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The Devil All the Time by Donald Ray Pollock

The Devil All the Time (2011)

by Donald Ray Pollock

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5723917,365 (3.97)45
  1. 10
    Winter's Bone by Daniel Woodrell (sparemethecensor)
    sparemethecensor: Though one is set in Appalachia and one in the Ozarks, both are dark, gritty, Southern noir novels that immerse readers fully in the depravity that comes along with desperate poverty in these regions of the country.
  2. 00
    Avenue des Géants by Marc Dugain (olyvia)
  3. 00
    Wise Blood: A Novel by Flannery O'Connor (BookshelfMonstrosity)
  4. 00
    Tomato Red by Daniel Woodrell (RidgewayGirl)
    RidgewayGirl: Another Noirish crime novel set in Appalachia.

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» See also 45 mentions

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Showing 1-5 of 37 (next | show all)
Not for the faint of heart.... Starts dark gets darker then pitch black finishes with a tiny glimmer in the end. ( )
  GSB68 | May 19, 2015 |

Awesome book and beautifully written. Disturbing yet not sadistic, just amazing prose and profile of complex personalities in the Appalachian wasteland. Thoroughly enjoyable. ( )
  lincolnpan | Dec 31, 2014 |
Ohio, a land of great writers, including Donald Ray Pollock. The book was recommended to me by the Horror Aficionados over there in Good Reads. The book was an original in the field of Southern Gothic, as it takes place in Ohio, not in the deep south of O'Connor. The rural descriptions were eerie, especially when I was reading it in Cedar Key and Monticello Florida. I was feeling like these could be my neighbors. so I didn't go out of my way to be friendly. The book will also cure your need to hitch-hike.* The characters are all flawed and all in need of redemption. However, the redemption they find is straight from the devil. It was a good read but at times the author lost me in his writing. I got bogged down in all of the details, this could be the fault of the reader, or the author's or a bit of both. But the book's enjoyment at times lagged. The book was all in all beautifully written. ( )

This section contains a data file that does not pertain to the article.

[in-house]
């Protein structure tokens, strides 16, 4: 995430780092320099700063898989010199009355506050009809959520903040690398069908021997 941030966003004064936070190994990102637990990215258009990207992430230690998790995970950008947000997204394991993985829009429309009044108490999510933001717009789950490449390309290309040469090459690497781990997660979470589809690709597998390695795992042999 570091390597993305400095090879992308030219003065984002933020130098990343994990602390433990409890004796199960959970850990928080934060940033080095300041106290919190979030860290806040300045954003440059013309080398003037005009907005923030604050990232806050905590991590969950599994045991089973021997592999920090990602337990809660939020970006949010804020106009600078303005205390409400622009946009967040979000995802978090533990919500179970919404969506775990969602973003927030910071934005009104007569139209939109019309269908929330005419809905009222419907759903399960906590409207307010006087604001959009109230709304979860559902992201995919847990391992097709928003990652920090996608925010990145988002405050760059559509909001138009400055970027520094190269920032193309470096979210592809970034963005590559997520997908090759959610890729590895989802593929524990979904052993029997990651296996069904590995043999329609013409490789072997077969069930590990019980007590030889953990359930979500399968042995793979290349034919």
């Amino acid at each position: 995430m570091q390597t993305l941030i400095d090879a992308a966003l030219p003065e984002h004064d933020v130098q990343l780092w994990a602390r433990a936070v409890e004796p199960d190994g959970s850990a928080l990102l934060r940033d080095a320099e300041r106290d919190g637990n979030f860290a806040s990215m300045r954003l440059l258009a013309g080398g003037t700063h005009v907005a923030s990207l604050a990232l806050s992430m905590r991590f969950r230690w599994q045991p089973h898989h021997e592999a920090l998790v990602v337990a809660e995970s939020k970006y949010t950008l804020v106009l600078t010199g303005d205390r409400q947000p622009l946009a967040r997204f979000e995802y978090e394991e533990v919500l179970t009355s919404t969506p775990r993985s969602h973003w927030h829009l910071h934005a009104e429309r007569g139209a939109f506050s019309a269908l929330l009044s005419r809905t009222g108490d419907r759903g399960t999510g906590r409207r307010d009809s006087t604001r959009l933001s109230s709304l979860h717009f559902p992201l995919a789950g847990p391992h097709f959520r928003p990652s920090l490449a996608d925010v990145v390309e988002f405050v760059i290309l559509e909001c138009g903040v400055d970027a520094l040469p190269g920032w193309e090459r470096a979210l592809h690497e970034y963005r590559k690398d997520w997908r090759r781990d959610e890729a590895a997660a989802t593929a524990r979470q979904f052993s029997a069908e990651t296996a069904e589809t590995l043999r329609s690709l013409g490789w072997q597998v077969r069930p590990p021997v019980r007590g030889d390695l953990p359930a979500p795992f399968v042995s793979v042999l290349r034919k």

Gregorio_Roth | Dec 5, 2014 |
Not a book with fairy tales and happy endings.

This book shows the darkness that can linger in people's souls.

Willard Russell believes if he and his son Arvin pray over his "prayer log" long enough it can save his doomed wife Charlotte from the cancer ravaging her body. It might now be enough to just pray alone though..so he adds some sacrificial blood.

So begins this tale. Setting in rural Ohio and West Virginia. Pollock shows the side of poor rural life that I hope to never see.

The characters in this book do come to life. In order to send chills down your spine and sweep you into their lives. The author writes beautifully and I do hope to see more from him. I love this type of dark disturbing story.

The man nodded and stared out the window. "It's hard to live a good life," he said. "It seems like the Devil don't ever let up."

After reading this I looked at the author's bio. He worked 30 years in a papermill in a rural area. That old adage write what you know? I still have chills up my back. ( )
  bookqueenshelby | Sep 9, 2014 |
Ughhh fuckoff. this is supposed to be something called "american gothic" but there's not enough psychological insight to make the ugliness real and interesting and not enough surrealism or symbolic resonance or atmosphere to make it compelling in any actual gothic or Jungo-mytho-oneiric-archetypal or similar sense. (That would be especially hard because Pollock is ostensibly selling an I-was-a-coal-miner-meself authenticity, but the unrelenting bloodlust and perversity in this book is cartoonishly inauthentic.) Everyone is horrible, everyone suffers, real good old-time Bible-belt self-flagellation stuff. It's pornography, in short. ( )
  MeditationesMartini | Aug 24, 2014 |
Showing 1-5 of 37 (next | show all)